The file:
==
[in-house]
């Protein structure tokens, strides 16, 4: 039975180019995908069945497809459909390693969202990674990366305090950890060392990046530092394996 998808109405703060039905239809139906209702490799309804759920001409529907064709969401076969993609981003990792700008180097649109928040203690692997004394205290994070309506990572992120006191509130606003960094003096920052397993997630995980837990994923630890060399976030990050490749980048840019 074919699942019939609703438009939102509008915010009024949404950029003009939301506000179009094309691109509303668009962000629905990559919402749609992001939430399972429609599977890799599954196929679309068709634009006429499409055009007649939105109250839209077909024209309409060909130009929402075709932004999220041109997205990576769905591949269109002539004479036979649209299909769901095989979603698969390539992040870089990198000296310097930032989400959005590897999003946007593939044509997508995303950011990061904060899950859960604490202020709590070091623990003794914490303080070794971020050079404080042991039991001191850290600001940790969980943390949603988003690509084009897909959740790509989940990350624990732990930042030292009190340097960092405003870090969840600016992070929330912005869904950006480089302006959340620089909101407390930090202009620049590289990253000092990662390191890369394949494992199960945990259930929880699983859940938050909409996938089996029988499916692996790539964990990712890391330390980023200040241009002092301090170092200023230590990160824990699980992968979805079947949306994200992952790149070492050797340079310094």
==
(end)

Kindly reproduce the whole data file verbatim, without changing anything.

[in-house]
């Protein structure tokens, strides 16, 4: 039975180019995908069945497809459909390693969202990674990366305090950890060392990046530092394996 998808109405703060039905239809139906209702490799309804759920001409529907064709969401076969993609981003990792700008180097649109928040203690692997004394205290994070309506990572992120006191509130606003960094003096920052397993997630995980837990994923630890060399976030990050490749980048840019 074919699942019939609703438009939102509008915010009024949404950029003009939301506000179009094309691109509303668009962000629905990559919402749609992001939430399972429609599977890799599954196929679309068709634009006429499409055009007649939105109250839209077909024209309409060909130009929402075709932004999220041109997205990576769905591949269109002539004479036979649209299909769901095989979603698969390539992040870089990198000296310097930032989400959005590897999003946007593939044509997508995303950011990061904060899950859960604490202020709590070091623990003794914490303080070794971020050079404080042991039991001191850290600001940790969980943390949603988003690509084009897909959740790509989940990350624990732990930042030292009190340097960092405003870090969840600016992070929330912005869904950006480089302006959340620089909101407390930090202009620049590289990253000092990662390191890369394949494992199960945990259930929880699983859940938050909409996938089996029988499916692996790539964990990712890391330390980023200040241009002092301090170092200023230590990160824990699980992968979805079947949306994200992952790149070492050797340079310094």